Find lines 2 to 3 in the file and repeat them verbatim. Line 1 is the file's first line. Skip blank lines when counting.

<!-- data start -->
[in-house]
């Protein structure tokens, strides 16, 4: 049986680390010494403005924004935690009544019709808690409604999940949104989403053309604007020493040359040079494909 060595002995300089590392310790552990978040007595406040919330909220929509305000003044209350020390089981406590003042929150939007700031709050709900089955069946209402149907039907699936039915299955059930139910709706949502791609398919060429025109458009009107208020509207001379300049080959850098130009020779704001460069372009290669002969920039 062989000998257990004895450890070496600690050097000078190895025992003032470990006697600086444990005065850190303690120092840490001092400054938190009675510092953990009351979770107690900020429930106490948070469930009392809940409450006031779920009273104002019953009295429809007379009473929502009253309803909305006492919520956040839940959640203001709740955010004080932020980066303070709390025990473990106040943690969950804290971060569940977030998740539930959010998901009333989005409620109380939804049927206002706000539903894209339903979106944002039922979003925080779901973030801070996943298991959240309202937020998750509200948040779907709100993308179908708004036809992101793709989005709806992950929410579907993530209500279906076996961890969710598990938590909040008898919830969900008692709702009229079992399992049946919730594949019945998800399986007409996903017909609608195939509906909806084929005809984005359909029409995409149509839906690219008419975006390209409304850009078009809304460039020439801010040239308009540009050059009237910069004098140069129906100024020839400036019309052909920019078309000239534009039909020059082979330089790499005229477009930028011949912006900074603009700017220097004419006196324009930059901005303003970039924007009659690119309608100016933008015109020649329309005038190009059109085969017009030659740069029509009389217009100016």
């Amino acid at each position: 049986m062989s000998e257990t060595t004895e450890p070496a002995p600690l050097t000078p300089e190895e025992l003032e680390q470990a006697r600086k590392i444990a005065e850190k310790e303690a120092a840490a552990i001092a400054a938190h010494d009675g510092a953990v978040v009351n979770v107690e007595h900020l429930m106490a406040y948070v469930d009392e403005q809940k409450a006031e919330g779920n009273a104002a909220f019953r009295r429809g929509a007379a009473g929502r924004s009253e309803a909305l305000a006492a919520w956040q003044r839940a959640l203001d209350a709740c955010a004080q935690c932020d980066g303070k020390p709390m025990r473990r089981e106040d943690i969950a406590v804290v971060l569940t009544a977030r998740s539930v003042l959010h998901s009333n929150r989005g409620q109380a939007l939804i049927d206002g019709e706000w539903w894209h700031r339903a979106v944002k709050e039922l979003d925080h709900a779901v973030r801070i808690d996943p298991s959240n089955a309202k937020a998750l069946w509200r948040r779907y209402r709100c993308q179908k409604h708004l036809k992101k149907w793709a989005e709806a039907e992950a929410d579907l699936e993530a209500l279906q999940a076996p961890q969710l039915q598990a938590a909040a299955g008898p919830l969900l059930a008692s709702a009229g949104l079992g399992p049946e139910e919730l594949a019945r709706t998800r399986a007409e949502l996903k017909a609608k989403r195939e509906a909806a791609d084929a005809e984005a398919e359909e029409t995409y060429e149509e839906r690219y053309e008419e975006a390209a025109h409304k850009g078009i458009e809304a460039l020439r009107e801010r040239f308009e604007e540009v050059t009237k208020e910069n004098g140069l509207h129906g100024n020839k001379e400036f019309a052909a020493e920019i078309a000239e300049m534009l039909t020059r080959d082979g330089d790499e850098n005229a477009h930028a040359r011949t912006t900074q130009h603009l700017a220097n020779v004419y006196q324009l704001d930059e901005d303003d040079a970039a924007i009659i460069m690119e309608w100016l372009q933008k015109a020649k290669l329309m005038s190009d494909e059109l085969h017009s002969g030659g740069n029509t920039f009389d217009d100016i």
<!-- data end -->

């Protein structure tokens, strides 16, 4: 049986680390010494403005924004935690009544019709808690409604999940949104989403053309604007020493040359040079494909 060595002995300089590392310790552990978040007595406040919330909220929509305000003044209350020390089981406590003042929150939007700031709050709900089955069946209402149907039907699936039915299955059930139910709706949502791609398919060429025109458009009107208020509207001379300049080959850098130009020779704001460069372009290669002969920039 062989000998257990004895450890070496600690050097000078190895025992003032470990006697600086444990005065850190303690120092840490001092400054938190009675510092953990009351979770107690900020429930106490948070469930009392809940409450006031779920009273104002019953009295429809007379009473929502009253309803909305006492919520956040839940959640203001709740955010004080932020980066303070709390025990473990106040943690969950804290971060569940977030998740539930959010998901009333989005409620109380939804049927206002706000539903894209339903979106944002039922979003925080779901973030801070996943298991959240309202937020998750509200948040779907709100993308179908708004036809992101793709989005709806992950929410579907993530209500279906076996961890969710598990938590909040008898919830969900008692709702009229079992399992049946919730594949019945998800399986007409996903017909609608195939509906909806084929005809984005359909029409995409149509839906690219008419975006390209409304850009078009809304460039020439801010040239308009540009050059009237910069004098140069129906100024020839400036019309052909920019078309000239534009039909020059082979330089790499005229477009930028011949912006900074603009700017220097004419006196324009930059901005303003970039924007009659690119309608100016933008015109020649329309005038190009059109085969017009030659740069029509009389217009100016």
């Amino acid at each position: 049986m062989s000998e257990t060595t004895e450890p070496a002995p600690l050097t000078p300089e190895e025992l003032e680390q470990a006697r600086k590392i444990a005065e850190k310790e303690a120092a840490a552990i001092a400054a938190h010494d009675g510092a953990v978040v009351n979770v107690e007595h900020l429930m106490a406040y948070v469930d009392e403005q809940k409450a006031e919330g779920n009273a104002a909220f019953r009295r429809g929509a007379a009473g929502r924004s009253e309803a909305l305000a006492a919520w956040q003044r839940a959640l203001d209350a709740c955010a004080q935690c932020d980066g303070k020390p709390m025990r473990r089981e106040d943690i969950a406590v804290v971060l569940t009544a977030r998740s539930v003042l959010h998901s009333n929150r989005g409620q109380a939007l939804i049927d206002g019709e706000w539903w894209h700031r339903a979106v944002k709050e039922l979003d925080h709900a779901v973030r801070i808690d996943p298991s959240n089955a309202k937020a998750l069946w509200r948040r779907y209402r709100c993308q179908k409604h708004l036809k992101k149907w793709a989005e709806a039907e992950a929410d579907l699936e993530a209500l279906q999940a076996p961890q969710l039915q598990a938590a909040a299955g008898p919830l969900l059930a008692s709702a009229g949104l079992g399992p049946e139910e919730l594949a019945r709706t998800r399986a007409e949502l996903k017909a609608k989403r195939e509906a909806a791609d084929a005809e984005a398919e359909e029409t995409y060429e149509e839906r690219y053309e008419e975006a390209a025109h409304k850009g078009i458009e809304a460039l020439r009107e801010r040239f308009e604007e540009v050059t009237k208020e910069n004098g140069l509207h129906g100024n020839k001379e400036f019309a052909a020493e920019i078309a000239e300049m534009l039909t020059r080959d082979g330089d790499e850098n005229a477009h930028a040359r011949t912006t900074q130009h603009l700017a220097n020779v004419y006196q324009l704001d930059e901005d303003d040079a970039a924007i009659i460069m690119e309608w100016l372009q933008k015109a020649k290669l329309m005038s190009d494909e059109l085969h017009s002969g030659g740069n029509t920039f009389d217009d100016i």